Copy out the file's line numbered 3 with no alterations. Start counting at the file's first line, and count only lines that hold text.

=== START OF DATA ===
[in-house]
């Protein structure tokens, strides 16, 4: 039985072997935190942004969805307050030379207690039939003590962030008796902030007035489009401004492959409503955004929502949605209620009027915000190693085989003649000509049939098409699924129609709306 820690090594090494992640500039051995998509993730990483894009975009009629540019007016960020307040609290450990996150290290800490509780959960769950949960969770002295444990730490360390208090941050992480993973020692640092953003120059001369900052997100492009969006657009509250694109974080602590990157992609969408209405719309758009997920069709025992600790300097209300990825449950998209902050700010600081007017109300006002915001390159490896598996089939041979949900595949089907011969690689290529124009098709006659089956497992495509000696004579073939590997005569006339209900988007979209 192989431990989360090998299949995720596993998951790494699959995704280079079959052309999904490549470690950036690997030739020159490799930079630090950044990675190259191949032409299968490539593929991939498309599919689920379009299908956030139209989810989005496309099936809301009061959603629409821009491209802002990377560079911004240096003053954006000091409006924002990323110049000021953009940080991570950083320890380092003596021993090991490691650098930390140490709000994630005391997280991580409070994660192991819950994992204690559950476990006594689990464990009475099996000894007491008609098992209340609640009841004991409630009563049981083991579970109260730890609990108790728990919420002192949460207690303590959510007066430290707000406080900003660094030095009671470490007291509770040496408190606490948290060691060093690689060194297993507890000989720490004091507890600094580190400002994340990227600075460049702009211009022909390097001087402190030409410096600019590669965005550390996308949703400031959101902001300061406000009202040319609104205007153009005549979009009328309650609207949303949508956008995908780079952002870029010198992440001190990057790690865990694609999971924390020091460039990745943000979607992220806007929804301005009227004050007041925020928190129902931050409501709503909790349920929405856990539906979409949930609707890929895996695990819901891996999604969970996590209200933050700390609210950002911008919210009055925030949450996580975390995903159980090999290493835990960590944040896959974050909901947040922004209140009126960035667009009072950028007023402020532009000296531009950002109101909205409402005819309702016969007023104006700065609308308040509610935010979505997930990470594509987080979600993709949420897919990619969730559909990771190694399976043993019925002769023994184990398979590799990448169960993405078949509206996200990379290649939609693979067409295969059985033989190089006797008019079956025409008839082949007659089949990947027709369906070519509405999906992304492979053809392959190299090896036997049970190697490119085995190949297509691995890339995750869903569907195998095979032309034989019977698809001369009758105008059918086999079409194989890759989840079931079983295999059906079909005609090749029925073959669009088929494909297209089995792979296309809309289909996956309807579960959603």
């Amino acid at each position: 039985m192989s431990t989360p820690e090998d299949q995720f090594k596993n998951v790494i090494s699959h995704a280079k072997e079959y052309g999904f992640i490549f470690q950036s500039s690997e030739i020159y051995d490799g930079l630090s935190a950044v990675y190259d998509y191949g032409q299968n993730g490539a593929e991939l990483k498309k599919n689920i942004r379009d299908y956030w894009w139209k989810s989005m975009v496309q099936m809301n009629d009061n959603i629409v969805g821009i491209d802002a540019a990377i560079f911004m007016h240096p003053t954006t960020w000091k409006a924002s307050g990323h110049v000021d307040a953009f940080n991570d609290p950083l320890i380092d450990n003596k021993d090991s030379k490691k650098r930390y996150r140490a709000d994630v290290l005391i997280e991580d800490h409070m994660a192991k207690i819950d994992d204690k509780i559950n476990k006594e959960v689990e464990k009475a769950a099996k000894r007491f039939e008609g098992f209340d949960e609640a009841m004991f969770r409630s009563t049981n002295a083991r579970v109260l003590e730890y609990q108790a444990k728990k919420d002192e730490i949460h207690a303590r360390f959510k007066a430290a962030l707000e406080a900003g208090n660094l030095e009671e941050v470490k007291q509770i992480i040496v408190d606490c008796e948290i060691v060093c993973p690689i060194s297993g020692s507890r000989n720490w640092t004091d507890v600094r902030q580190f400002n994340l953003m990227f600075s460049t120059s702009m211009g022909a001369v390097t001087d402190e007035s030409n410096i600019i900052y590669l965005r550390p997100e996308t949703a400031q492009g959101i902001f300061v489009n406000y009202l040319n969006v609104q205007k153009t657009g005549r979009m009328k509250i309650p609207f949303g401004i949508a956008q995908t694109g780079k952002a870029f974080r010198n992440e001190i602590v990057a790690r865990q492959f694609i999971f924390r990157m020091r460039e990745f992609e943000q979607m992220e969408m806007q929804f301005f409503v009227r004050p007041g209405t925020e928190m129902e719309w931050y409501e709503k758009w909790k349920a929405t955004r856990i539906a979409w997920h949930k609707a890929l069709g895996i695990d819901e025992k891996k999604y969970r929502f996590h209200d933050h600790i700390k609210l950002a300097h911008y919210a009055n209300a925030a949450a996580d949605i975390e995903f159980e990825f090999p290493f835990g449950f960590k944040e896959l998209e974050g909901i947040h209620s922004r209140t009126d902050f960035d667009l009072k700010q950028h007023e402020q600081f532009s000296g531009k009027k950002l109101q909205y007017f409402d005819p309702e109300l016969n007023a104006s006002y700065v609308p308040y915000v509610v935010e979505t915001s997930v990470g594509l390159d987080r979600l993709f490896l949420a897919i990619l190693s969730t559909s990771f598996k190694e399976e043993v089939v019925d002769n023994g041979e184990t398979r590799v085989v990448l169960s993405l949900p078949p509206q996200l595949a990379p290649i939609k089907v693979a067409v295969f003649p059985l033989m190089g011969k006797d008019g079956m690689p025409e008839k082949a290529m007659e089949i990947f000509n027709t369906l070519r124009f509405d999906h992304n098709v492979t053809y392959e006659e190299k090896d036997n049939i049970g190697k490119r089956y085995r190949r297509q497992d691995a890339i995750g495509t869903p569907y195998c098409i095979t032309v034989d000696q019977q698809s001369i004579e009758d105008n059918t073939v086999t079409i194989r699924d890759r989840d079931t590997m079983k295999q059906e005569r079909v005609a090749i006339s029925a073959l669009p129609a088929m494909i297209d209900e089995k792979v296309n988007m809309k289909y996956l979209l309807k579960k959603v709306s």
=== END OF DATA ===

């Amino acid at each position: 039985m192989s431990t989360p820690e090998d299949q995720f090594k596993n998951v790494i090494s699959h995704a280079k072997e079959y052309g999904f992640i490549f470690q950036s500039s690997e030739i020159y051995d490799g930079l630090s935190a950044v990675y190259d998509y191949g032409q299968n993730g490539a593929e991939l990483k498309k599919n689920i942004r379009d299908y956030w894009w139209k989810s989005m975009v496309q099936m809301n009629d009061n959603i629409v969805g821009i491209d802002a540019a990377i560079f911004m007016h240096p003053t954006t960020w000091k409006a924002s307050g990323h110049v000021d307040a953009f940080n991570d609290p950083l320890i380092d450990n003596k021993d090991s030379k490691k650098r930390y996150r140490a709000d994630v290290l005391i997280e991580d800490h409070m994660a192991k207690i819950d994992d204690k509780i559950n476990k006594e959960v689990e464990k009475a769950a099996k000894r007491f039939e008609g098992f209340d949960e609640a009841m004991f969770r409630s009563t049981n002295a083991r579970v109260l003590e730890y609990q108790a444990k728990k919420d002192e730490i949460h207690a303590r360390f959510k007066a430290a962030l707000e406080a900003g208090n660094l030095e009671e941050v470490k007291q509770i992480i040496v408190d606490c008796e948290i060691v060093c993973p690689i060194s297993g020692s507890r000989n720490w640092t004091d507890v600094r902030q580190f400002n994340l953003m990227f600075s460049t120059s702009m211009g022909a001369v390097t001087d402190e007035s030409n410096i600019i900052y590669l965005r550390p997100e996308t949703a400031q492009g959101i902001f300061v489009n406000y009202l040319n969006v609104q205007k153009t657009g005549r979009m009328k509250i309650p609207f949303g401004i949508a956008q995908t694109g780079k952002a870029f974080r010198n992440e001190i602590v990057a790690r865990q492959f694609i999971f924390r990157m020091r460039e990745f992609e943000q979607m992220e969408m806007q929804f301005f409503v009227r004050p007041g209405t925020e928190m129902e719309w931050y409501e709503k758009w909790k349920a929405t955004r856990i539906a979409w997920h949930k609707a890929l069709g895996i695990d819901e025992k891996k999604y969970r929502f996590h209200d933050h600790i700390k609210l950002a300097h911008y919210a009055n209300a925030a949450a996580d949605i975390e995903f159980e990825f090999p290493f835990g449950f960590k944040e896959l998209e974050g909901i947040h209620s922004r209140t009126d902050f960035d667009l009072k700010q950028h007023e402020q600081f532009s000296g531009k009027k950002l109101q909205y007017f409402d005819p309702e109300l016969n007023a104006s006002y700065v609308p308040y915000v509610v935010e979505t915001s997930v990470g594509l390159d987080r979600l993709f490896l949420a897919i990619l190693s969730t559909s990771f598996k190694e399976e043993v089939v019925d002769n023994g041979e184990t398979r590799v085989v990448l169960s993405l949900p078949p509206q996200l595949a990379p290649i939609k089907v693979a067409v295969f003649p059985l033989m190089g011969k006797d008019g079956m690689p025409e008839k082949a290529m007659e089949i990947f000509n027709t369906l070519r124009f509405d999906h992304n098709v492979t053809y392959e006659e190299k090896d036997n049939i049970g190697k490119r089956y085995r190949r297509q497992d691995a890339i995750g495509t869903p569907y195998c098409i095979t032309v034989d000696q019977q698809s001369i004579e009758d105008n059918t073939v086999t079409i194989r699924d890759r989840d079931t590997m079983k295999q059906e005569r079909v005609a090749i006339s029925a073959l669009p129609a088929m494909i297209d209900e089995k792979v296309n988007m809309k289909y996956l979209l309807k579960k959603v709306s």